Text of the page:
Associate Professor of Economics Stephen Wu presented a paper and was a discussant of another paper at the Western Economic Association Annual Meeting, held in San Diego from June 30-July 2. His paper titled "Are Pregnant Women Happier? Racial Differences in the Relationship Between Pregnancy and Life Satisfaction was part of a panel titled "The Economics of Happiness."
Wu's paper uses data from the Behavioral Risk Factor Surveillance System (BRFSS) to study the relationship between pregnancy and life satisfaction for women of childbearing age. The results show strong differences by race. Pregnancy has the strongest positive correlation with happiness for whites, a smaller but still statistically significant positive correlation for Hispanics, and no relationship for blacks.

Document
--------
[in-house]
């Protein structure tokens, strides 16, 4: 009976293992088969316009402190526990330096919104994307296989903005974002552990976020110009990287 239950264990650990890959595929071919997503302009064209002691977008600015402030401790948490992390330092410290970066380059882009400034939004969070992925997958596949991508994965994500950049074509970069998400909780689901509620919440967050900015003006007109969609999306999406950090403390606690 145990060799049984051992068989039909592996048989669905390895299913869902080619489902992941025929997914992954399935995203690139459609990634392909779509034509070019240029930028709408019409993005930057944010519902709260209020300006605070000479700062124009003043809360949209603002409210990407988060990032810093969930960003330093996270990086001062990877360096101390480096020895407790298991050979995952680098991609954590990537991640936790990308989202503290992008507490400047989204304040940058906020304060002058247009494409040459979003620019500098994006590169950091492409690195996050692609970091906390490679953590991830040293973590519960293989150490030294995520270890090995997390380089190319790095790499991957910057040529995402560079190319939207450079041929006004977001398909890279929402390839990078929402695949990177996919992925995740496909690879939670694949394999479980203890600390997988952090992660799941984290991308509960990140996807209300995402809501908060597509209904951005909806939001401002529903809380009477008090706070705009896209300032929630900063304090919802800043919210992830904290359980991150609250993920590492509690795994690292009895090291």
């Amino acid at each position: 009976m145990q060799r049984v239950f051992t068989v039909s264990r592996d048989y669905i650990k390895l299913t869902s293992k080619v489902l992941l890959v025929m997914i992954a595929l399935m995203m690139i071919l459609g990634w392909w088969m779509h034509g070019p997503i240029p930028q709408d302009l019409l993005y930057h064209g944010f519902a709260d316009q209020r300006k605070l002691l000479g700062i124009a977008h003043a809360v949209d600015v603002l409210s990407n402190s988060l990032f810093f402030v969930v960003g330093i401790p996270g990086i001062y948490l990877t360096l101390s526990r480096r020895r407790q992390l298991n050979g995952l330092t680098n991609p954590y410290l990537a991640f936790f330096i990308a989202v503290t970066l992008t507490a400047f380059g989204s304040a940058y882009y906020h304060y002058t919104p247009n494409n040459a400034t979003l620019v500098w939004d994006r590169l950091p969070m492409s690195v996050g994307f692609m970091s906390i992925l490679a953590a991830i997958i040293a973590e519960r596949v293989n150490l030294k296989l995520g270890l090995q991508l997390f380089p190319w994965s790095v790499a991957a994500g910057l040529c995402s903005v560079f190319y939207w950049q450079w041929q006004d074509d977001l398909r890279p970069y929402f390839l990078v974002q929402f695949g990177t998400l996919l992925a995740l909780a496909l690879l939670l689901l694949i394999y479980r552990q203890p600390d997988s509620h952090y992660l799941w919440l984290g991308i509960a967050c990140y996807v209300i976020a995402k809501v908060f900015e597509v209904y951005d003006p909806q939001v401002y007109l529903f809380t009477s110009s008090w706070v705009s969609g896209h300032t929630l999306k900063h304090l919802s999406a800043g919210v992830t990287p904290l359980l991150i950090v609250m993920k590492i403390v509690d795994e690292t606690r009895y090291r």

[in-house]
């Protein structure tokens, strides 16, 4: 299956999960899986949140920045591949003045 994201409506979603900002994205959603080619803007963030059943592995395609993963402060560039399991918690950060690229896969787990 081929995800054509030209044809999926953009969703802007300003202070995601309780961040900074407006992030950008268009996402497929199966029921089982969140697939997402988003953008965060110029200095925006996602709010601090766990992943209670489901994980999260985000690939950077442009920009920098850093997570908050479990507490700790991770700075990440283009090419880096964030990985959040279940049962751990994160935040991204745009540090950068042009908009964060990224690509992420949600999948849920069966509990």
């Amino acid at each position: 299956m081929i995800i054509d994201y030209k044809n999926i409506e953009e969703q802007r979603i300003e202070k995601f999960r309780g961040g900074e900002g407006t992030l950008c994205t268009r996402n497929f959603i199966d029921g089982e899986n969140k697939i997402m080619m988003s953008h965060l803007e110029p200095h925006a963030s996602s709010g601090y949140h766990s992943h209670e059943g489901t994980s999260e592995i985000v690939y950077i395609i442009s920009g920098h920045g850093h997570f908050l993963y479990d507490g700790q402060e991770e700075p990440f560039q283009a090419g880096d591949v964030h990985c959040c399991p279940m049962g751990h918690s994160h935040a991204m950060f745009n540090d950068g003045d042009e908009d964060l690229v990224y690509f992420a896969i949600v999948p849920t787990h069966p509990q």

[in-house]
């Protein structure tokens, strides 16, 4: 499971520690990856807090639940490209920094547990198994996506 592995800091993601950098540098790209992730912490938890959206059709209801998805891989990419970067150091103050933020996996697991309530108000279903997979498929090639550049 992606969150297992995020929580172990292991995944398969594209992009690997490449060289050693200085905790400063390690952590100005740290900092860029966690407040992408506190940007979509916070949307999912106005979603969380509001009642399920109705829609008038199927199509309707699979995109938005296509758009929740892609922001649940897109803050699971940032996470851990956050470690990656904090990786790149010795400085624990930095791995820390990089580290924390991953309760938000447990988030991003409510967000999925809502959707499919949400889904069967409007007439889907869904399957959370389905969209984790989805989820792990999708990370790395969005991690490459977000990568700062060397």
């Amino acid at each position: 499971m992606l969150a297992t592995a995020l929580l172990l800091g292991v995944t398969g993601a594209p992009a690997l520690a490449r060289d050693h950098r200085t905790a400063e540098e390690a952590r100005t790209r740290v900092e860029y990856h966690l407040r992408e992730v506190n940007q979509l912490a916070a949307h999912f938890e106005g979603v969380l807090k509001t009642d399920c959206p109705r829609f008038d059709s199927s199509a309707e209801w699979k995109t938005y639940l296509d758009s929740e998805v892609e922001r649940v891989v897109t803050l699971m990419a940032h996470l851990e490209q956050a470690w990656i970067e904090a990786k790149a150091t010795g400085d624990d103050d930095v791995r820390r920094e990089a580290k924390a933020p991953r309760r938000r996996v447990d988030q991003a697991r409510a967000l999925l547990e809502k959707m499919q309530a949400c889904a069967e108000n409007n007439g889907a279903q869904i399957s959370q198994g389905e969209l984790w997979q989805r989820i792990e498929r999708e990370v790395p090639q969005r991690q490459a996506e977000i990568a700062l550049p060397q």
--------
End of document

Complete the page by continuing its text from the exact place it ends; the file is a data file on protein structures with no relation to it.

The results cannot be explained by differences in other demographics such age, income, education or marital status. Within each racial group, the results hold across different categories for all these characteristics. There is evidence that racial differences in the effects of pregnancy on emotional and social support from others can partly explain this result.